More than 200 years ago, the Second Continental Congress resolved that one flag would represent America to the world. It ordered that "the flag of the United States be made of thirteen stripes, alternate red and white; that the union be thirteen stars, white in a blue field, representing a new constellation." On the very date reserved to honor the flag's proud and glorious history, what was seen waving throughout Boston wasn't Old Glory, but a handful of rainbow flags, symbols not of unity but of division.
The colors crowned a contentious battle for marriage, which suffered a vicious blow at the hands of the Massachusetts legislature. Spurning their own constituents, state lawmakers voted 45 to 151 to take the decision of protecting marriage out of voters' hands. In the end, all three branches of government conspired to frustrate the desire of the voters, ignoring over 170,000 residents who signed petitions, wrongly believing that the principle of representative government would prevail. News outlets like the Boston Globe hinted that Gov. Deval Patrick (D) was buying off votes with political favors as late as yesterday. National politicians also weighed in, including Speaker Nancy Pelosi, Sen. Ted Kennedy, and Chairman of the DNC Howard Dean, fearing the issue would become a rallying cry for the 2008 elections.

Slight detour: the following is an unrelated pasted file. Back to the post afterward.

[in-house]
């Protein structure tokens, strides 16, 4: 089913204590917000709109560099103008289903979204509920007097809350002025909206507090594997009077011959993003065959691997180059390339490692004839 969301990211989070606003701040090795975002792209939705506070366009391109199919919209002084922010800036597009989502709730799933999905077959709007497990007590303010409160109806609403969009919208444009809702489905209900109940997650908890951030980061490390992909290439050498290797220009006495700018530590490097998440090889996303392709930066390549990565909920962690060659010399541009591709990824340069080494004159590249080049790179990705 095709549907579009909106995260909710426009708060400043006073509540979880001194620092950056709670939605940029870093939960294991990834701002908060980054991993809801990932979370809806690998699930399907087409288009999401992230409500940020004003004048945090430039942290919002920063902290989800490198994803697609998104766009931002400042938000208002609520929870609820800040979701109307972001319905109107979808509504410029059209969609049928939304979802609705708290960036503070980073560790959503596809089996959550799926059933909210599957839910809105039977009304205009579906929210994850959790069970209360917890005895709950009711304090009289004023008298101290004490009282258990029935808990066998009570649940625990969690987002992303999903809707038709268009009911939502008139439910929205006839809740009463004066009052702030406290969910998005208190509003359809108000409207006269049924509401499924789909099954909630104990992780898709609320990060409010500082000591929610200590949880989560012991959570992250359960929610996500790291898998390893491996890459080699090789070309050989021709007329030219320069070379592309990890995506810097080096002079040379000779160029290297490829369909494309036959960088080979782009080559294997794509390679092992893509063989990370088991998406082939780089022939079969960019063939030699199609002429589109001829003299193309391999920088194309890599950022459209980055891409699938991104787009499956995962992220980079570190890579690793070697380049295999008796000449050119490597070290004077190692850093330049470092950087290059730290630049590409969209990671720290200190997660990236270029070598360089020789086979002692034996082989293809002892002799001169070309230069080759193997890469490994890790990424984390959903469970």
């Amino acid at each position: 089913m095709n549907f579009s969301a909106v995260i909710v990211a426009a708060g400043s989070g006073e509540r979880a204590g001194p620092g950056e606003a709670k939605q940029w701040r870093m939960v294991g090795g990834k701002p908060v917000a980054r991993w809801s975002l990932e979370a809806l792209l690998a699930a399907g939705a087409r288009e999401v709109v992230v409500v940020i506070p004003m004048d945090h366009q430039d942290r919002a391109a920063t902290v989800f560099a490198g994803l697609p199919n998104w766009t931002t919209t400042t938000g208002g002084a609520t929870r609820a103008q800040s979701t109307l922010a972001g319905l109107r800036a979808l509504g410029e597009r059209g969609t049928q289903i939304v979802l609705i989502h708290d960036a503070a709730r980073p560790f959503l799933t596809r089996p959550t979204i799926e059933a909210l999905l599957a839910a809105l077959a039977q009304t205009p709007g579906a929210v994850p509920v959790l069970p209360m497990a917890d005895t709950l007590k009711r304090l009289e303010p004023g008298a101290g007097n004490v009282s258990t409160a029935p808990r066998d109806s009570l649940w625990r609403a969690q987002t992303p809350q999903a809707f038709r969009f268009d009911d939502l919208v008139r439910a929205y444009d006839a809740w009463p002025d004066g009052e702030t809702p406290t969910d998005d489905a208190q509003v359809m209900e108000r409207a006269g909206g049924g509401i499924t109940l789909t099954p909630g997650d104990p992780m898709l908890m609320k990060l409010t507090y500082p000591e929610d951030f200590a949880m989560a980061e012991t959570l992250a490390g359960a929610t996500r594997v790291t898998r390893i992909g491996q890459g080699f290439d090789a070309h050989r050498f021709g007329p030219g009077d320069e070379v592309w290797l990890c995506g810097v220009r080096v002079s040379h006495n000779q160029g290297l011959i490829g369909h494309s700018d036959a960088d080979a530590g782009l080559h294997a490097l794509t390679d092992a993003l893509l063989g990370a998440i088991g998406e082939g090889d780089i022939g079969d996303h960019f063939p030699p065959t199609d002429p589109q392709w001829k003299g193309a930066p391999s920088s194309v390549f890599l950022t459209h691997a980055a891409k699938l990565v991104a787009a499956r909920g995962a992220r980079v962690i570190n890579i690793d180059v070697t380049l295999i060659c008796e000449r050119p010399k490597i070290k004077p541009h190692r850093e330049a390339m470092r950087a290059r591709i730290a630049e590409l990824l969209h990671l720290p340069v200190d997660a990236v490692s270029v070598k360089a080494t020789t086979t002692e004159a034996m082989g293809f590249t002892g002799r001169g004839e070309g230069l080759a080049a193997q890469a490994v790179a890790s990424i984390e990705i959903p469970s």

Their actions may prove to be the very motivator they feared. After Massachusetts, pro-family forces across the nation will be even more motivated to pursue a federal amendment protecting marriage. Despite the shameless games and political maneuvers, we must not give up on the fight.